Governments and markets are anxiously waiting for Draghi’s words to know what the ECB plans to do. They might be deceived by the lukewarm message he is likely to deliver. Central bankers have a keen expertise in saying as little as possible. Greenspan was an outstanding master in playing that game. Draghi while following his path, still needs some training to develop a fully persuasive oratory laden with a string of hollow hints and tips. But don’t expect him to disclose any precise clue on what he is going to do.
You certainly need a lot of flair and experience to understanding what a central banker wants to tell you. But guessing in advance what Draghi might say seems an utterly preposterous task. Yet, you would be surprised how easy it is. Conjecturing he will not commit the ECB in undertaking any sovereign intervention based on objective criteria stands as a sure bet. There will be neither concrete targets nor a clear set of conditions for triggering debt buying. No unilateral pledge to pour unlimited resources in curbing speculative will be entered. Certainly not for free as Madrid and Rome once were led to dream.
Draghi is likely to stick to the policy he has already outlined. No ECB intervention without tough conditions. Any move should be subject to formal request for a rescue package aiming at redressing public finances and implementing a whole range of ambitious reforms. The ECB is eager to avoid any criticism it targets salvaging individual countries thus undermining overall discipline. It rather prefers to mask intervention under the respectful cover of a “saving the euro” drive. As fears the common currency might implode leads to an appalling mismatch in differentials, a “laissez faire” stance increases the chances that doomsday scenario may materialize. It sounds a trifle excuse until you wonder what would happen should Italy or Spain slide into bankruptcy. In such a light a robust pre-emptive intervention by the ECB seems fully justified.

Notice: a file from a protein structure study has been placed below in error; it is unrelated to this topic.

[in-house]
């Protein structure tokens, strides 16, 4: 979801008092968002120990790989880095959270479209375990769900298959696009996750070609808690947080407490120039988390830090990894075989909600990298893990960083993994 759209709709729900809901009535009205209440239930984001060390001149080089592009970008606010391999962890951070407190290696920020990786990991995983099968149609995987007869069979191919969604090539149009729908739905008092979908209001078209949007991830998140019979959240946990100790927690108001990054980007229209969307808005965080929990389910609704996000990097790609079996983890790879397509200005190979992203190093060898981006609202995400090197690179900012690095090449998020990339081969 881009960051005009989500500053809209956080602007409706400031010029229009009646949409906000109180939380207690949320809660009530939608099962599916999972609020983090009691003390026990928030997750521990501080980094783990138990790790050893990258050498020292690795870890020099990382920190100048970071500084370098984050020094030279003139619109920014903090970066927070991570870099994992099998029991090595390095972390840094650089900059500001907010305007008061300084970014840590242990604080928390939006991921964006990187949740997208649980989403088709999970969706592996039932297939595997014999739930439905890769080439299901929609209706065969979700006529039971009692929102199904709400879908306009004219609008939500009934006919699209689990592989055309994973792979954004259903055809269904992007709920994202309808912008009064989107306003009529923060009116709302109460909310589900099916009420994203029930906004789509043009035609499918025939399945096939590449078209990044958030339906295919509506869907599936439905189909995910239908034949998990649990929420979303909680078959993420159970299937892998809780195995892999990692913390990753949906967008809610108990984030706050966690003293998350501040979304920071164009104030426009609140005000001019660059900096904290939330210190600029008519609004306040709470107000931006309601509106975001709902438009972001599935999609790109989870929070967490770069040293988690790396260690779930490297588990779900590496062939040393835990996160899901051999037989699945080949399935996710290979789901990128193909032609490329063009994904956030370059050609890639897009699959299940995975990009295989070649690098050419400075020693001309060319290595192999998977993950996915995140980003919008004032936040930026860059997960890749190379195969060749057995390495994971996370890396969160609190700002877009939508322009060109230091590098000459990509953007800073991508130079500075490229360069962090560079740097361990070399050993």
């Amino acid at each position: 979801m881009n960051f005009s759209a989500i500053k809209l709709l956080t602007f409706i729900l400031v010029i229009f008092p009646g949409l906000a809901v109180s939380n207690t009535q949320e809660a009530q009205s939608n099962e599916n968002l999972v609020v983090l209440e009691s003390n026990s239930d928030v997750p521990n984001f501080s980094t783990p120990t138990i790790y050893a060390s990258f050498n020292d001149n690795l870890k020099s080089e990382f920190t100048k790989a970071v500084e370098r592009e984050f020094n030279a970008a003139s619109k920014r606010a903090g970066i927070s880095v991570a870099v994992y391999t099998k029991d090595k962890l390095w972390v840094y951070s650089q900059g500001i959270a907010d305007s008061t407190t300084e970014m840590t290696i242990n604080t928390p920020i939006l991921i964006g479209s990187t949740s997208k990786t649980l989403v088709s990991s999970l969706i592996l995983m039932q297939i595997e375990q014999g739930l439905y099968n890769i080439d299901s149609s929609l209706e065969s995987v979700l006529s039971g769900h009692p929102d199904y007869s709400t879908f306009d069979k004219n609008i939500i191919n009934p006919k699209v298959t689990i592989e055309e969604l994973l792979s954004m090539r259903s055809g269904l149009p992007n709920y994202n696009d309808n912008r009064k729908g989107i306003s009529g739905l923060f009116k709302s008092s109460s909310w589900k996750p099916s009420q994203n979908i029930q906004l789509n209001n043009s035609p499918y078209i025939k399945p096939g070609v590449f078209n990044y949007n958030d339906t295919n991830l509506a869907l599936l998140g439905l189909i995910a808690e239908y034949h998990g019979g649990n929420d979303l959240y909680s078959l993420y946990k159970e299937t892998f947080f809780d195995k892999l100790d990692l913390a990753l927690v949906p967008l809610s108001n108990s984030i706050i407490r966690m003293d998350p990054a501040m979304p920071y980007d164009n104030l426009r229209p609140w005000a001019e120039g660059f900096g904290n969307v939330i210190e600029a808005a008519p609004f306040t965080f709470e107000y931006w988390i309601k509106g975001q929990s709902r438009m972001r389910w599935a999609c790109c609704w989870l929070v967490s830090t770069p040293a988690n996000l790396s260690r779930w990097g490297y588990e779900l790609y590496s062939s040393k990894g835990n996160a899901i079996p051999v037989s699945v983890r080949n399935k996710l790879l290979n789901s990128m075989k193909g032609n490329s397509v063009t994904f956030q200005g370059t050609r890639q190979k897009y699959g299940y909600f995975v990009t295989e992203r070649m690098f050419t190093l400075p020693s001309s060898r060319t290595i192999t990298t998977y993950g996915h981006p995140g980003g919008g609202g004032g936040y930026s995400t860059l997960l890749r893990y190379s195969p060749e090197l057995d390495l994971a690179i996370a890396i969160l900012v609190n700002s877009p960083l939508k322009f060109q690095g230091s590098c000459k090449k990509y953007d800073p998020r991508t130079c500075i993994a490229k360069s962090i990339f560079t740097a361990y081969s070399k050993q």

How will the markets react to Frankfort no-news? It all depends on whether Draghi delivers his bulk message in an unambiguous way. In answering questions in the press-room he is bound to provide scarce details or clues. After all, the strength of a central bank lies in preserving the largest room of manoeuvre it can. Drawing red lines and boundaries would only soak its ammunition. On the other hand, going too far in commitments would undermine its command over monetary policy.
Should Draghi strike the right balance, his words could prove more valuable that any amount earmarked for intervention. What matters is the will to act, as money is ultimately printed at no cost.